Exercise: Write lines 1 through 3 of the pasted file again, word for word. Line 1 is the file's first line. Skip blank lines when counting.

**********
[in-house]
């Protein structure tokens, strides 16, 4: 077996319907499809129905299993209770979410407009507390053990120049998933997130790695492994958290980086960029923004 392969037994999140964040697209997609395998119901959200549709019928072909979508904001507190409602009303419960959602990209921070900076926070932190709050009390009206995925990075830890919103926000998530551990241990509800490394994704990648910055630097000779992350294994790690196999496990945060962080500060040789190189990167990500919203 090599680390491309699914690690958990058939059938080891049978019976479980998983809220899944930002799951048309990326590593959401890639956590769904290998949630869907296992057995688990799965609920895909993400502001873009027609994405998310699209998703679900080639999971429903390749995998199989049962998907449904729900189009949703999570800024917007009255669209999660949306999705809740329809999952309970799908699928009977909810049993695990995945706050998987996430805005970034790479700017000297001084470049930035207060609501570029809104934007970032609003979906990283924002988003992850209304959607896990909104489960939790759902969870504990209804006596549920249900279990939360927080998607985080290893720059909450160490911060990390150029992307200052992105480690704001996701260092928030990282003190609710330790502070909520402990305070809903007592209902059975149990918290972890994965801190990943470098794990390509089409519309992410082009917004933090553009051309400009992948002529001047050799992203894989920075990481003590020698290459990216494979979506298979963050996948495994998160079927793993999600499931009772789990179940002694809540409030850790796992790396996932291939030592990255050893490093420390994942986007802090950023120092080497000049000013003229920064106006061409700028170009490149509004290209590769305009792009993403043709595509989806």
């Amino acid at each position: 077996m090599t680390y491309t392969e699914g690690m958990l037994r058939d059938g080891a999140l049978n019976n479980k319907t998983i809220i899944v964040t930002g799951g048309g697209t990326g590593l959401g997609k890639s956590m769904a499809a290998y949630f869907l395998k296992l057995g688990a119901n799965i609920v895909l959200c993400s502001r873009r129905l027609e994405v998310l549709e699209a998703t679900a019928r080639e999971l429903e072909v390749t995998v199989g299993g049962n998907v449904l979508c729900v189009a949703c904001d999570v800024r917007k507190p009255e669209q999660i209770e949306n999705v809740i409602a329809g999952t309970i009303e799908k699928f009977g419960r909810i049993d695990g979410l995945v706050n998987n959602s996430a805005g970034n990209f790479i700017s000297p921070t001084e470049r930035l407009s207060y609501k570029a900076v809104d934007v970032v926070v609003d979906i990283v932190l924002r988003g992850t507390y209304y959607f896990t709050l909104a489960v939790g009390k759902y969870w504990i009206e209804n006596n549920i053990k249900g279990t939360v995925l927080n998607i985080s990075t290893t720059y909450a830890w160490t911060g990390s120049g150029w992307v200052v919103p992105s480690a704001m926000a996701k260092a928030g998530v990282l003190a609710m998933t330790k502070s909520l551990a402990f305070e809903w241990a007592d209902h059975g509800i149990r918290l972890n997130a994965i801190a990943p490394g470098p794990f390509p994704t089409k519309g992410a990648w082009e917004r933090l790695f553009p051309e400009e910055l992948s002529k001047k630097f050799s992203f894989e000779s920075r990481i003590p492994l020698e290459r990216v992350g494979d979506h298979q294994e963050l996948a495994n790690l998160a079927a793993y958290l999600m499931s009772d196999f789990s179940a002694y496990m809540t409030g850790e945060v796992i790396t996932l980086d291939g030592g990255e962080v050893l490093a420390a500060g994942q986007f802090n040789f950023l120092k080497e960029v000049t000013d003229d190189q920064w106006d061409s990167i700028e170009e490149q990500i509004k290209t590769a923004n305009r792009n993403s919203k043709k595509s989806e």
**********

[in-house]
């Protein structure tokens, strides 16, 4: 077996319907499809129905299993209770979410407009507390053990120049998933997130790695492994958290980086960029923004 392969037994999140964040697209997609395998119901959200549709019928072909979508904001507190409602009303419960959602990209921070900076926070932190709050009390009206995925990075830890919103926000998530551990241990509800490394994704990648910055630097000779992350294994790690196999496990945060962080500060040789190189990167990500919203 090599680390491309699914690690958990058939059938080891049978019976479980998983809220899944930002799951048309990326590593959401890639956590769904290998949630869907296992057995688990799965609920895909993400502001873009027609994405998310699209998703679900080639999971429903390749995998199989049962998907449904729900189009949703999570800024917007009255669209999660949306999705809740329809999952309970799908699928009977909810049993695990995945706050998987996430805005970034790479700017000297001084470049930035207060609501570029809104934007970032609003979906990283924002988003992850209304959607896990909104489960939790759902969870504990209804006596549920249900279990939360927080998607985080290893720059909450160490911060990390150029992307200052992105480690704001996701260092928030990282003190609710330790502070909520402990305070809903007592209902059975149990918290972890994965801190990943470098794990390509089409519309992410082009917004933090553009051309400009992948002529001047050799992203894989920075990481003590020698290459990216494979979506298979963050996948495994998160079927793993999600499931009772789990179940002694809540409030850790796992790396996932291939030592990255050893490093420390994942986007802090950023120092080497000049000013003229920064106006061409700028170009490149509004290209590769305009792009993403043709595509989806």
């Amino acid at each position: 077996m090599t680390y491309t392969e699914g690690m958990l037994r058939d059938g080891a999140l049978n019976n479980k319907t998983i809220i899944v964040t930002g799951g048309g697209t990326g590593l959401g997609k890639s956590m769904a499809a290998y949630f869907l395998k296992l057995g688990a119901n799965i609920v895909l959200c993400s502001r873009r129905l027609e994405v998310l549709e699209a998703t679900a019928r080639e999971l429903e072909v390749t995998v199989g299993g049962n998907v449904l979508c729900v189009a949703c904001d999570v800024r917007k507190p009255e669209q999660i209770e949306n999705v809740i409602a329809g999952t309970i009303e799908k699928f009977g419960r909810i049993d695990g979410l995945v706050n998987n959602s996430a805005g970034n990209f790479i700017s000297p921070t001084e470049r930035l407009s207060y609501k570029a900076v809104d934007v970032v926070v609003d979906i990283v932190l924002r988003g992850t507390y209304y959607f896990t709050l909104a489960v939790g009390k759902y969870w504990i009206e209804n006596n549920i053990k249900g279990t939360v995925l927080n998607i985080s990075t290893t720059y909450a830890w160490t911060g990390s120049g150029w992307v200052v919103p992105s480690a704001m926000a996701k260092a928030g998530v990282l003190a609710m998933t330790k502070s909520l551990a402990f305070e809903w241990a007592d209902h059975g509800i149990r918290l972890n997130a994965i801190a990943p490394g470098p794990f390509p994704t089409k519309g992410a990648w082009e917004r933090l790695f553009p051309e400009e910055l992948s002529k001047k630097f050799s992203f894989e000779s920075r990481i003590p492994l020698e290459r990216v992350g494979d979506h298979q294994e963050l996948a495994n790690l998160a079927a793993y958290l999600m499931s009772d196999f789990s179940a002694y496990m809540t409030g850790e945060v796992i790396t996932l980086d291939g030592g990255e962080v050893l490093a420390a500060g994942q986007f802090n040789f950023l120092k080497e960029v000049t000013d003229d190189q920064w106006d061409s990167i700028e170009e490149q990500i509004k290209t590769a923004n305009r792009n993403s919203k043709k595509s989806e």